Any pessimistic IEA view will shock the market, spawning oil super spikes. We've already seen prices rocket to $130, doubling year over year. And it'll only get worse on a dismal IEA forecast.
For years, the IEA has said that crude supplies and other liquid fuels would keep up with rising demand, topping 116 million barrels a day by 2030. But now there's fear that the IEA, basing findings on aging oil fields, could revise sharply lower and warn of a struggle to keep up with 100 million barrel a day demand over the next 20 years.
That's called Peak Oil. And it's a dangerous situation.
But IEA pessimism is nothing new. Just last summer, the IEA warned that spare OPEC capacity could fall to "minimal levels by 2012."
Even the U.S. Energy Department is embarking on its own supply studies, which could be finished by summer. But they, too, may have nothing positive to say. They already suggest that daily 73 million barrel daily output will level off at 84 million barrels. To then reach 100 million barrels a day by 2030, we'll need a sizeable boost from other fuel sources.
Your best bet in this market. Buy and hold energy stocks. They're going much higher. Better still, you can always buy oil at $73... sorry, $78 days after the initial Pure Energy Trader recommendation.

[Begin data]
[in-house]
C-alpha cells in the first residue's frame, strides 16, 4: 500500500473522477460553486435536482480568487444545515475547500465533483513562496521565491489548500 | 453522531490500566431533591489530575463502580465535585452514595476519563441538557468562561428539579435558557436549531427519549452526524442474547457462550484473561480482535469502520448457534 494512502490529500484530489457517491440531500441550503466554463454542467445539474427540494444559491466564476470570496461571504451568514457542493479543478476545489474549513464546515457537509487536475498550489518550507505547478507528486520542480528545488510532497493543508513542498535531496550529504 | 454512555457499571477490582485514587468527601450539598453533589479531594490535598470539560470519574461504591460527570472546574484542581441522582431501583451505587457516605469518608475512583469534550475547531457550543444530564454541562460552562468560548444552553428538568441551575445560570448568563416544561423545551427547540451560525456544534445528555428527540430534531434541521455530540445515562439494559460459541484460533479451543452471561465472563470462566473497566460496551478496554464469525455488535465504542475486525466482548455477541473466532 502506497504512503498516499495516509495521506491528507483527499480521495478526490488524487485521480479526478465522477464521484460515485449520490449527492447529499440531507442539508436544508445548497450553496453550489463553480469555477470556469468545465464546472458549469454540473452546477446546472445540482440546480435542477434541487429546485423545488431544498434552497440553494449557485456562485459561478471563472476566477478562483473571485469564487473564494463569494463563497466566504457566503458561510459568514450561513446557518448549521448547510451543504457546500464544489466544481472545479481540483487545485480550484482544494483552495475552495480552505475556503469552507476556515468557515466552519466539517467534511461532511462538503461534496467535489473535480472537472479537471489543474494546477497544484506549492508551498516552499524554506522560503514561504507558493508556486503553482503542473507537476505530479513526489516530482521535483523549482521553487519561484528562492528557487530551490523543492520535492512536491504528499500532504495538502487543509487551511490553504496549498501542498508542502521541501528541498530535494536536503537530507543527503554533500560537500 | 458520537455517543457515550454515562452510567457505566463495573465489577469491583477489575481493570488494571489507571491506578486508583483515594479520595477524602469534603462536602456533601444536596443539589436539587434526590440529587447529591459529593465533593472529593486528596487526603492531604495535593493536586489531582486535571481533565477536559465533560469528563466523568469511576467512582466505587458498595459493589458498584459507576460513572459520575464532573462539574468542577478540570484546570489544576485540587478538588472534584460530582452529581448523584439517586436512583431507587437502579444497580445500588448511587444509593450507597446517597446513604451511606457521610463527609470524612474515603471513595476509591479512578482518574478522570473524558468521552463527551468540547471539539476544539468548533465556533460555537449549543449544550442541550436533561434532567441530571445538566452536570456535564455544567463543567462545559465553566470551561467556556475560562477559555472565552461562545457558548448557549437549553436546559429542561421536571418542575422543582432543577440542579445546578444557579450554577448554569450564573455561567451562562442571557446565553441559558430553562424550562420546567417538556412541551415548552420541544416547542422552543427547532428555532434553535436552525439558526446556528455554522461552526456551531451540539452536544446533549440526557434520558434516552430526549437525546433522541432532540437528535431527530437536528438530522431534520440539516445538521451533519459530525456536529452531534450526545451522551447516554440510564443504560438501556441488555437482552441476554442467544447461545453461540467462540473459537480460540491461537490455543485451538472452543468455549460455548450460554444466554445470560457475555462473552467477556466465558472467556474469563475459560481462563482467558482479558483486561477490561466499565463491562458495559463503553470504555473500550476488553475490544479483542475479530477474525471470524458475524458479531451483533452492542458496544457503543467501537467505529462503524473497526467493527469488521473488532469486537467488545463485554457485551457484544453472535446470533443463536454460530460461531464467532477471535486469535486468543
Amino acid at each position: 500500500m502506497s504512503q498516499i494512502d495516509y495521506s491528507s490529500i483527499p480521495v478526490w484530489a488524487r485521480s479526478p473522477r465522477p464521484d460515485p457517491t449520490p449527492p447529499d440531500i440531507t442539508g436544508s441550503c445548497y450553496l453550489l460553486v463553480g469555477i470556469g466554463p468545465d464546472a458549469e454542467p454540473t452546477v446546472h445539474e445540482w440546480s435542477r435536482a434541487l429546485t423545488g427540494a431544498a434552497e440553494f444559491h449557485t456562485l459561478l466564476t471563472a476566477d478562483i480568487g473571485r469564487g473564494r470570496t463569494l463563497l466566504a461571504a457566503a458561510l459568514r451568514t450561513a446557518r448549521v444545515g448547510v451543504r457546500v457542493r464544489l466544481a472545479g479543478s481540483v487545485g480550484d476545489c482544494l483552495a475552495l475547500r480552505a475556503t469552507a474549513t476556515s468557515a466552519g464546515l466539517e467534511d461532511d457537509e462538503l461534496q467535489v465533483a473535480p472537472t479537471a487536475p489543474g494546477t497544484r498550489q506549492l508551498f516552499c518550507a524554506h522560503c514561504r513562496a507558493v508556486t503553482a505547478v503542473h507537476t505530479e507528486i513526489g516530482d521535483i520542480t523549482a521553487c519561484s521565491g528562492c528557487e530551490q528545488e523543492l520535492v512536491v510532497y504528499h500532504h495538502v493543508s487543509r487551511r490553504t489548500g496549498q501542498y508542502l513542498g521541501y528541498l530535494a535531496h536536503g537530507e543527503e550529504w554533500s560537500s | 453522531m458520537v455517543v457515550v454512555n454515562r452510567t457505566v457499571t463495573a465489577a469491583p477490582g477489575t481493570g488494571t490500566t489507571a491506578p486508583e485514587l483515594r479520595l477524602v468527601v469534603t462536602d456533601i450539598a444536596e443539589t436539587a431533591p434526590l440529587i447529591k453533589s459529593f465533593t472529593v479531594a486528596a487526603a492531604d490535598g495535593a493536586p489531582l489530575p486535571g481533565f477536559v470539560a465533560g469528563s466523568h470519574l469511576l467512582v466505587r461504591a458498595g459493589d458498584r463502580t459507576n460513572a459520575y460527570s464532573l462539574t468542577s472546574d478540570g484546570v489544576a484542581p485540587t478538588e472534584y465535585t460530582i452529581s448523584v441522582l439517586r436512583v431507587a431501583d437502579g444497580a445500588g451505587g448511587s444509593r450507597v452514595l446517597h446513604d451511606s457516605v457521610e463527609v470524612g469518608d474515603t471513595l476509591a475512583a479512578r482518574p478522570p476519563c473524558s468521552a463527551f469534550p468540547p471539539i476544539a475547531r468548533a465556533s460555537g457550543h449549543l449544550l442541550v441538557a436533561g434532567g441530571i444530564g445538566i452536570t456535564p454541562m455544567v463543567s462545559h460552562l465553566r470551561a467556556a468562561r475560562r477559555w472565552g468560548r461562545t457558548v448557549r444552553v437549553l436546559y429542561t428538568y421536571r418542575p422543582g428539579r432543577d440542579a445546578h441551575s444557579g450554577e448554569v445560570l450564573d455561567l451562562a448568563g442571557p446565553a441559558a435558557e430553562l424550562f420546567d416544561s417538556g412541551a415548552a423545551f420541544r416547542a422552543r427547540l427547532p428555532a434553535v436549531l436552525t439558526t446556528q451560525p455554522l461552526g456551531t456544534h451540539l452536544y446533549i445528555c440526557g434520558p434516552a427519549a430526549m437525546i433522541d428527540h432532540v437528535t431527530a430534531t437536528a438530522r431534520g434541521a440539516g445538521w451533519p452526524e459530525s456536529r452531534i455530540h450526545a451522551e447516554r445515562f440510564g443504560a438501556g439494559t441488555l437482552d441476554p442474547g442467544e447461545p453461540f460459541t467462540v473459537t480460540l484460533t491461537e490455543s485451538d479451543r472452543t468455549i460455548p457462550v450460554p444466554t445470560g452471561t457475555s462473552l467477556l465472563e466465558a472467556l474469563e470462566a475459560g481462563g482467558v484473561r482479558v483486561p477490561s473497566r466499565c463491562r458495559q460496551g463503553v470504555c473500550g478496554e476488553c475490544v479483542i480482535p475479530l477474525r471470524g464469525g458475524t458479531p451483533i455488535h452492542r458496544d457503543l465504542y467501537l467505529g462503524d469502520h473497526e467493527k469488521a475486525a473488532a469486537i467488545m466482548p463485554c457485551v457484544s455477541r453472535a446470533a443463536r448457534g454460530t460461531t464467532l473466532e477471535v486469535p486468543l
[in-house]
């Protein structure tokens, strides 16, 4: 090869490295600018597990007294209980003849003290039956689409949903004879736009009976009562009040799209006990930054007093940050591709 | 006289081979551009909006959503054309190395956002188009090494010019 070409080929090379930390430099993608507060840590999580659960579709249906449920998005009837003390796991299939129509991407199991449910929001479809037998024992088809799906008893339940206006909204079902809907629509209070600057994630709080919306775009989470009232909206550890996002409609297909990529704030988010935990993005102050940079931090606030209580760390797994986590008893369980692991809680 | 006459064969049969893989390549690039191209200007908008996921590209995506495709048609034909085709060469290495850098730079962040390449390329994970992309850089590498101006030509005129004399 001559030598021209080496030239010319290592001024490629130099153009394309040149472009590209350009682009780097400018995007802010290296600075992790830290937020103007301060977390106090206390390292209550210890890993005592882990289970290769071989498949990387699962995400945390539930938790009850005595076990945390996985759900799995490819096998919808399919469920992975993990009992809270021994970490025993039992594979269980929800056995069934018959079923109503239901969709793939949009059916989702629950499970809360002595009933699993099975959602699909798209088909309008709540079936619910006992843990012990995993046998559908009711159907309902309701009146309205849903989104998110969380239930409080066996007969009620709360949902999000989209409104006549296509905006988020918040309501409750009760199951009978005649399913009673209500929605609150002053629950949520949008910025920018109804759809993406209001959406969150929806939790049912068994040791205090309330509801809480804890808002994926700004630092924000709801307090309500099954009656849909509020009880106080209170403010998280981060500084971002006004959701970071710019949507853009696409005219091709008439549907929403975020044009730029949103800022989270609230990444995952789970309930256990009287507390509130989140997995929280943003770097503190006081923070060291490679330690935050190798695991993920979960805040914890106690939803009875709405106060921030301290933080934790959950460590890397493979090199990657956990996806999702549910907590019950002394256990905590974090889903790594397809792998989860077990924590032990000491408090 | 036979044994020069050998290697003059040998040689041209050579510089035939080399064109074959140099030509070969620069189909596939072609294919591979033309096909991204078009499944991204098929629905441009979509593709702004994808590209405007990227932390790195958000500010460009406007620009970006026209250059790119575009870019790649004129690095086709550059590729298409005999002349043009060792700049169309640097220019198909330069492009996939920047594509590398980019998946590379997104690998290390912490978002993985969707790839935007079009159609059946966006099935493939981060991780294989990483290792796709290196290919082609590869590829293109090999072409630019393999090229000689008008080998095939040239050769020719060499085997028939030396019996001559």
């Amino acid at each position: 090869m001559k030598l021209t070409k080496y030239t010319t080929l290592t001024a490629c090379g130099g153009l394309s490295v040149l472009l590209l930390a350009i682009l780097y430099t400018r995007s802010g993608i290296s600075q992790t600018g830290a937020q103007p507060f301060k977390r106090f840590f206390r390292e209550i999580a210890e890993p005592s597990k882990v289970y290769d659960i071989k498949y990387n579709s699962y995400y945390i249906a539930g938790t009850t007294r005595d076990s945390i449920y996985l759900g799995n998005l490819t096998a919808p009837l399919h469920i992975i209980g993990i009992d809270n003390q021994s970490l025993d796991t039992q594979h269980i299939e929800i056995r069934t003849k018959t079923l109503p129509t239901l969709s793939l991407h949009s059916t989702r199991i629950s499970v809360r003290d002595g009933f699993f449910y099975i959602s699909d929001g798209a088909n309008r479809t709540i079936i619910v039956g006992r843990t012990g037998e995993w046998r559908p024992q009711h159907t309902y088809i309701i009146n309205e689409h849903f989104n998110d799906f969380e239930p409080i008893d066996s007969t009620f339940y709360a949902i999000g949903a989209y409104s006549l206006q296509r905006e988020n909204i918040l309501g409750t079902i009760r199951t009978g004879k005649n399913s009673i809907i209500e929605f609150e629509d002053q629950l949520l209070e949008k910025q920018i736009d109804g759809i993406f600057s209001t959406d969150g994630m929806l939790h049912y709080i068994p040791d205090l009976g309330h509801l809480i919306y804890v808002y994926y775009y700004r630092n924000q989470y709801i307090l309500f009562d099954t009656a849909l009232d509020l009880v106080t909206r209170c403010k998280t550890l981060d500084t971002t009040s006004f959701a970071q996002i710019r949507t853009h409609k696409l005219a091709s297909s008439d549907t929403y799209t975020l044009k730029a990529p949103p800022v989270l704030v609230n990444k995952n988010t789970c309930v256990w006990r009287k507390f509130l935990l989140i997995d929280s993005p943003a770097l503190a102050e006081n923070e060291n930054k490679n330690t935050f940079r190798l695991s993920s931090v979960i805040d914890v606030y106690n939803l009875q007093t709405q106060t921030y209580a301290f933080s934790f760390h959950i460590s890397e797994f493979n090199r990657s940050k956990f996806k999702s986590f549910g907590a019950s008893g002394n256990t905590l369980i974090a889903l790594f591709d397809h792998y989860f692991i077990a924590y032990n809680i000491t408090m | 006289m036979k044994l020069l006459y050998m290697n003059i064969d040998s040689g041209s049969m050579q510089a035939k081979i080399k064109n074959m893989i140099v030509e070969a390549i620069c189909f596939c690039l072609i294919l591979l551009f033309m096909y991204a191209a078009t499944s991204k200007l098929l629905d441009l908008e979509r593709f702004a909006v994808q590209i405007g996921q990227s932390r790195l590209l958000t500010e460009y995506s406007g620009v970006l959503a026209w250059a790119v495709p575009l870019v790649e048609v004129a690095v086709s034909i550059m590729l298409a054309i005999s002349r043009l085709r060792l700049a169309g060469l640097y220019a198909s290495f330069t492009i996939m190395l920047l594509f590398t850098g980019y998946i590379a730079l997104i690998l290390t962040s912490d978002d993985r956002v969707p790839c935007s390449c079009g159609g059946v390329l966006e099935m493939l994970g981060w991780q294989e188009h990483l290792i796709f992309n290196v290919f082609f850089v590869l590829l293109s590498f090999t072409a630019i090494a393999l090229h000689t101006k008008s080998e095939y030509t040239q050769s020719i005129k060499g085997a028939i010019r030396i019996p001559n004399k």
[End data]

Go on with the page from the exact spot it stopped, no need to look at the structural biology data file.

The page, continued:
Listen, I've said this before. I'll say it again. We're not economically pessimistic at Wealth Daily. But we won't put on the rose-colored glasses, and tell you everything's okay. We're simply trying to profit from an eventual "blood in the streets" investing scenario.
The Solution to Oil Woes... Sue OPEC?
As I said in my The Trader's Pit blog, in case you missed it:
Five months into 2008, and we learn:
It's okay to believe in aliens.
Scientists got the okay to mix animal and human embryos.
The House wants to sue OPEC... this'll end well.
Yep, the House wants to sue OPEC for "limiting oil supplies and working together to set crude prices."
The bill, if passed, would subject OPEC oil producers, including Saudi Arabia and Venezuela to the same antitrust laws that U.S. companies follow. Can you imagine the Chavez reaction?
The idea passed 324-84, which means a presidential veto is overridden. "This bill guarantees that oil prices will reflect supply and demand economic rules, instead of wildly speculative and perhaps illegal activities," said Democratic Rep. Steve Kagen of Wisconsin, who sponsored the legislation.
Fortunately, the White House opposes it, saying that "targeting OPEC investment in the United States as a source for damage awards "would likely spur retaliatory action against American interests in those countries and lead to a reduction in oil available to U.S. refiners."
The bill would still be subject to Senate approval.
Here's an idea. If you want to reduce dependence on OPEC, hire engineers and companies that can find domestic oil. Instead, Congress wants to attack OPEC, which can reduce supply and drive prices higher, with an army of attorneys.
Yep, that's a great idea.
I'd love to hear what you think, too. Please leave comments below.
Now if you'll excuse me, running with my scissors just became a good idea, too.
Ian L. Cooper